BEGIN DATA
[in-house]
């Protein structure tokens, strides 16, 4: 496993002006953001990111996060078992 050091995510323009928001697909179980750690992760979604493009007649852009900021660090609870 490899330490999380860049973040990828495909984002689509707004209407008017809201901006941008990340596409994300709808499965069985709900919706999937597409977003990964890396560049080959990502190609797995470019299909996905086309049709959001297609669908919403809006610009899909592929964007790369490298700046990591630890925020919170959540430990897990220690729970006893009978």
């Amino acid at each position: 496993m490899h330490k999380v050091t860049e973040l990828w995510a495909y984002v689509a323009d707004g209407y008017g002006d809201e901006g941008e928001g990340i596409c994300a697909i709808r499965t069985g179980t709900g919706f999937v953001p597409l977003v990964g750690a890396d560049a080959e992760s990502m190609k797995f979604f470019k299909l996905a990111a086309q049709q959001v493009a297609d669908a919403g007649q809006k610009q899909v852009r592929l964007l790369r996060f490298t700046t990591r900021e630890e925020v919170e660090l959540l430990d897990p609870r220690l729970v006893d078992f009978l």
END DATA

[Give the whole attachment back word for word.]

[in-house]
């Protein structure tokens, strides 16, 4: 496993002006953001990111996060078992 050091995510323009928001697909179980750690992760979604493009007649852009900021660090609870 490899330490999380860049973040990828495909984002689509707004209407008017809201901006941008990340596409994300709808499965069985709900919706999937597409977003990964890396560049080959990502190609797995470019299909996905086309049709959001297609669908919403809006610009899909592929964007790369490298700046990591630890925020919170959540430990897990220690729970006893009978």
């Amino acid at each position: 496993m490899h330490k999380v050091t860049e973040l990828w995510a495909y984002v689509a323009d707004g209407y008017g002006d809201e901006g941008e928001g990340i596409c994300a697909i709808r499965t069985g179980t709900g919706f999937v953001p597409l977003v990964g750690a890396d560049a080959e992760s990502m190609k797995f979604f470019k299909l996905a990111a086309q049709q959001v493009a297609d669908a919403g007649q809006k610009q899909v852009r592929l964007l790369r996060f490298t700046t990591r900021e630890e925020v919170e660090l959540l430990d897990p609870r220690l729970v006893d078992f009978l």